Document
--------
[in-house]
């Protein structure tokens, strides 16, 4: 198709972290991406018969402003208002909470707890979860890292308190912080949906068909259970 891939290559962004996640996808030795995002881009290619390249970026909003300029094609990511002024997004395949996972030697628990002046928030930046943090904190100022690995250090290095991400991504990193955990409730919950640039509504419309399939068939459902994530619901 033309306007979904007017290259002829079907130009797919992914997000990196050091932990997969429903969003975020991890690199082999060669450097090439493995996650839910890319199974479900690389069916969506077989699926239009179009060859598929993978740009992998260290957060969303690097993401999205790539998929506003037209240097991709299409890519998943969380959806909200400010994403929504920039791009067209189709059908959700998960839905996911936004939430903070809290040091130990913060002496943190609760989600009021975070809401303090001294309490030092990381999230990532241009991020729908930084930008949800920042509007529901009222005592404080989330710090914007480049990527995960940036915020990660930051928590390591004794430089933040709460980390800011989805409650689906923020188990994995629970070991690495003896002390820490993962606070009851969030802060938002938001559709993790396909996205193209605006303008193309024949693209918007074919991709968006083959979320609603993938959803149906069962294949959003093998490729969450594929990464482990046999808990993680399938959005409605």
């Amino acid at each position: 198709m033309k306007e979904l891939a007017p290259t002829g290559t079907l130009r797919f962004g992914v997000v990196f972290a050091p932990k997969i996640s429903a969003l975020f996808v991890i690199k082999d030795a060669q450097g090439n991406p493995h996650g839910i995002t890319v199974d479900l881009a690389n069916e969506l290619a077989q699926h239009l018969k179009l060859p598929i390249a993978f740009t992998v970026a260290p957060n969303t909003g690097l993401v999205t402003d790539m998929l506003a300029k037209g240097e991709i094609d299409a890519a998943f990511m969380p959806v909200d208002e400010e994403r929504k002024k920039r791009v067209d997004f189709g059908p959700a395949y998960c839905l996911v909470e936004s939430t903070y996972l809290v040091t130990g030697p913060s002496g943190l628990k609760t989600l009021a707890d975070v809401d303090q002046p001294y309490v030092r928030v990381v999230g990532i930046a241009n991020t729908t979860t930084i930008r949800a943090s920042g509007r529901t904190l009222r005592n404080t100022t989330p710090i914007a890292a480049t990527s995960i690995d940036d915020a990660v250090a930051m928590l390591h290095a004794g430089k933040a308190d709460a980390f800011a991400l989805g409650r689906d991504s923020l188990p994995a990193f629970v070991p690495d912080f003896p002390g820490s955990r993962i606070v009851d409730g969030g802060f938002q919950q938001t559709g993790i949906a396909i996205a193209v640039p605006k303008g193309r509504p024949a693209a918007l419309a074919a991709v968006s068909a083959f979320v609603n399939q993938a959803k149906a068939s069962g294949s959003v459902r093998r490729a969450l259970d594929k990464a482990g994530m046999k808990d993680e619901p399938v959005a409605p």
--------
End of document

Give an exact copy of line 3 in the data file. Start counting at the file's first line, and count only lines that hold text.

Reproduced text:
């Amino acid at each position: 198709m033309k306007e979904l891939a007017p290259t002829g290559t079907l130009r797919f962004g992914v997000v990196f972290a050091p932990k997969i996640s429903a969003l975020f996808v991890i690199k082999d030795a060669q450097g090439n991406p493995h996650g839910i995002t890319v199974d479900l881009a690389n069916e969506l290619a077989q699926h239009l018969k179009l060859p598929i390249a993978f740009t992998v970026a260290p957060n969303t909003g690097l993401v999205t402003d790539m998929l506003a300029k037209g240097e991709i094609d299409a890519a998943f990511m969380p959806v909200d208002e400010e994403r929504k002024k920039r791009v067209d997004f189709g059908p959700a395949y998960c839905l996911v909470e936004s939430t903070y996972l809290v040091t130990g030697p913060s002496g943190l628990k609760t989600l009021a707890d975070v809401d303090q002046p001294y309490v030092r928030v990381v999230g990532i930046a241009n991020t729908t979860t930084i930008r949800a943090s920042g509007r529901t904190l009222r005592n404080t100022t989330p710090i914007a890292a480049t990527s995960i690995d940036d915020a990660v250090a930051m928590l390591h290095a004794g430089k933040a308190d709460a980390f800011a991400l989805g409650r689906d991504s923020l188990p994995a990193f629970v070991p690495d912080f003896p002390g820490s955990r993962i606070v009851d409730g969030g802060f938002q919950q938001t559709g993790i949906a396909i996205a193209v640039p605006k303008g193309r509504p024949a693209a918007l419309a074919a991709v968006s068909a083959f979320v609603n399939q993938a959803k149906a068939s069962g294949s959003v459902r093998r490729a969450l259970d594929k990464a482990g994530m046999k808990d993680e619901p399938v959005a409605p």